Winner of the prestigious Leipzig Media Award in 2009, he is also one of Turkey’s most popular literary figures; a best-selling writer of nine novels.

Mehmet Altan, his younger brother, an economist and political thinker, is the author of several books on Turkish politics, and a widely-read newspaper columnist over three decades.

The brothers belong to the liberal flank of Turkish intelligentsia, for years struggling for reform, and a democratic order.

Their arrest marks a sharp escalation and asserts a symbolique over how deep the crackdown has advanced.

The accusations are Kafkaesque, or rather, Orwellian. The public prsoecutor of the terror and organized crime unit in Istanbul claim that the brothers, appearing days before the coup attempt at a now shuttered TV channel, hosted by a veteran female journalist, Nazlı Ilıcak (also in detention for over a month) ‘delivered subliminal messages that are associated with the coup.’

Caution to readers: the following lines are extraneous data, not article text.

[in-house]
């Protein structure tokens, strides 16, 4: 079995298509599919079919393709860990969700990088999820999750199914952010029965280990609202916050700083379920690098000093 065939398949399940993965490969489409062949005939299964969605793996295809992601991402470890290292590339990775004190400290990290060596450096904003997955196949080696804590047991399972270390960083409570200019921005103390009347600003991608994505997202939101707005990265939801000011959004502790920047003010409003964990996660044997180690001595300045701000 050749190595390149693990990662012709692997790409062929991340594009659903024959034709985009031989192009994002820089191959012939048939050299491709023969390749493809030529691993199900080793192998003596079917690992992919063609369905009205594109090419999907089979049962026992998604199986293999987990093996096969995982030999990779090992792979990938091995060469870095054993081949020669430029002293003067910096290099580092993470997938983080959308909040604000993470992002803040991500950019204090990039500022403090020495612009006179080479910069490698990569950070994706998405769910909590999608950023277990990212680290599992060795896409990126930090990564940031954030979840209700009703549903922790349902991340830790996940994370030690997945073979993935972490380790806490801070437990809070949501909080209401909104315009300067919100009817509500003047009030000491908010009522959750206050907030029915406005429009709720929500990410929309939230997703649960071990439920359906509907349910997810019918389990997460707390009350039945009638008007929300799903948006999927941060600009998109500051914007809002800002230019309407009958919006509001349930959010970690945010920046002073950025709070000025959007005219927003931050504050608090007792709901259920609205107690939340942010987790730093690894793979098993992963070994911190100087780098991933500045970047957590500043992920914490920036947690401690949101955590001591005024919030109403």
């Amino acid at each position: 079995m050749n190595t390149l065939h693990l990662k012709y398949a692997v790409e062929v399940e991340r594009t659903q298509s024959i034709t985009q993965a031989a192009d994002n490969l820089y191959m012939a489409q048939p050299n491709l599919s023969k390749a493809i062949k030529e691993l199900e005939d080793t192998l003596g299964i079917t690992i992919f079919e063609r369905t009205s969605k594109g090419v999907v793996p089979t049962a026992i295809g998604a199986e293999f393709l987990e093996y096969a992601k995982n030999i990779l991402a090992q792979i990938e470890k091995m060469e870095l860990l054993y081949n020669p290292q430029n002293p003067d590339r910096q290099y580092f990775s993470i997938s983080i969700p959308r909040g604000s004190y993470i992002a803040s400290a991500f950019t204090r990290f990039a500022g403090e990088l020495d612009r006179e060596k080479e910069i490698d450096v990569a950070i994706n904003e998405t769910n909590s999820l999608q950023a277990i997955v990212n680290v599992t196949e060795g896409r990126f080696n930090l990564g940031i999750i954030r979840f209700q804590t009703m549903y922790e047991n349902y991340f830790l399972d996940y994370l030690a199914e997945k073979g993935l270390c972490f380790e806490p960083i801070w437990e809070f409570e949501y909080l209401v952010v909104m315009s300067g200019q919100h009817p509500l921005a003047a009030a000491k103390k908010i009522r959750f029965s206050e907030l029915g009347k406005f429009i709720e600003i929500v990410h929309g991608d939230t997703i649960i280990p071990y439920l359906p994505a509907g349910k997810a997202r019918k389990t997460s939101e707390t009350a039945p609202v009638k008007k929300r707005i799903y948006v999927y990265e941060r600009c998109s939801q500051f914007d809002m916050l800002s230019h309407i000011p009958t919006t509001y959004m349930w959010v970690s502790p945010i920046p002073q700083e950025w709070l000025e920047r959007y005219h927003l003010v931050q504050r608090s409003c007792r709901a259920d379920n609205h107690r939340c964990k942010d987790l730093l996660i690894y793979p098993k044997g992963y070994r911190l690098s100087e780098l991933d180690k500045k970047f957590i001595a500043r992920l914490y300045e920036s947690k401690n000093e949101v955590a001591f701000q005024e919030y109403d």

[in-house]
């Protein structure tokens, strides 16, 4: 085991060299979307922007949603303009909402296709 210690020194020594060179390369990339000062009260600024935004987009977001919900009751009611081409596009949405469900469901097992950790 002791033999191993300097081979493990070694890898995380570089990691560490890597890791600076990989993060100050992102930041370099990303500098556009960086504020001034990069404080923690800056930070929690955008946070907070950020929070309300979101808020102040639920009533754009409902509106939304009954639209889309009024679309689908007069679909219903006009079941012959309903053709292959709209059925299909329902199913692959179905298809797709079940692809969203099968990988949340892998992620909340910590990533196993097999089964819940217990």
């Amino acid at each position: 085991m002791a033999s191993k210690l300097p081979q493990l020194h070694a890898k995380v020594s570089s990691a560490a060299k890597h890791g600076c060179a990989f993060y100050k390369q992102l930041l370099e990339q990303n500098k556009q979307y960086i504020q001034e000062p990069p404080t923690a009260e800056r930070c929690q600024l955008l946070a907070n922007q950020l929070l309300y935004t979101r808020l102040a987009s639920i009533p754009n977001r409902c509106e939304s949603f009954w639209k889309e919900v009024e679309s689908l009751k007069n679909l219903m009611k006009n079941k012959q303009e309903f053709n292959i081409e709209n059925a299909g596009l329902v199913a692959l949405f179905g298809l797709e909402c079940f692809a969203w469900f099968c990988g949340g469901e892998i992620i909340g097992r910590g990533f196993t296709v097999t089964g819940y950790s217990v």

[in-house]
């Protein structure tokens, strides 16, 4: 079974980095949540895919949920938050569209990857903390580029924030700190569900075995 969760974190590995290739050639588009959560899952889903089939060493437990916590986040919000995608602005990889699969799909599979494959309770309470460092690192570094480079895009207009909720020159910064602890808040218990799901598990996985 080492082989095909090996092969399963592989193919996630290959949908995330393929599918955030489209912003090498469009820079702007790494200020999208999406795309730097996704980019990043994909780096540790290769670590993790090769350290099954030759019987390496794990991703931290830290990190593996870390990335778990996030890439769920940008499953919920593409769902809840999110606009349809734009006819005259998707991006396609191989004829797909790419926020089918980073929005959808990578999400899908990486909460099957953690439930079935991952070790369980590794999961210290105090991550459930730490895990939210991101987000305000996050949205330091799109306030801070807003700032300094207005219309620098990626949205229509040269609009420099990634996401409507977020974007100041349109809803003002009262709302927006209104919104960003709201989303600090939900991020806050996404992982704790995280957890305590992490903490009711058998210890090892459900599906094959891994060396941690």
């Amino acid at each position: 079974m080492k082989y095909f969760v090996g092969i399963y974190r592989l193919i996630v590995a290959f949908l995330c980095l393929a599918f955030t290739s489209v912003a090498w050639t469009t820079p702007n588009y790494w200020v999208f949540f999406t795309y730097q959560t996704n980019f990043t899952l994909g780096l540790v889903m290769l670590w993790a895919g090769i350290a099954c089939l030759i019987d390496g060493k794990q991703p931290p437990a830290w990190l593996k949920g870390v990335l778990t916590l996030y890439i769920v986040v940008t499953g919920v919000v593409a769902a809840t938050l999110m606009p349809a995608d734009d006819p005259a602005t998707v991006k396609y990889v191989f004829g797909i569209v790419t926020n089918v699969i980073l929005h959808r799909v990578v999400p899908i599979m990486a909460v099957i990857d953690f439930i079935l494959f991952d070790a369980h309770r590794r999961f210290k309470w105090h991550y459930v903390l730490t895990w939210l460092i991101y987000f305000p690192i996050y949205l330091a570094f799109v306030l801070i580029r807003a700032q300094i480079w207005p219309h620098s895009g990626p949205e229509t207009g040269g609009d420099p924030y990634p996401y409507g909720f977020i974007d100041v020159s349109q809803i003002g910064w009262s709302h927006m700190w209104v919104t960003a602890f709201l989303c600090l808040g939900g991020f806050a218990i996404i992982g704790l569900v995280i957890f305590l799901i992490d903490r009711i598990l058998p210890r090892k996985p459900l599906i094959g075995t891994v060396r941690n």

‘It is impossible that they do not know of the coup attempt days before without a cooperation with the terror organisation (‘FETO’). Therefore did the accused act in unison with the officers and soldiers by attempting a coup’ the prosecutor said.

So, the overall mood in Turkey come as far as to introduce the word ‘subliminal’ in legal context. Ongoing emergency rule, it seems, has enhanced the imagination of those who accuse, and limit even further the safety of those who insist on the democratic value of free speech.

Nobel Laureate Orhan Pamuk issued the following statement, over the arrests and beyond, today: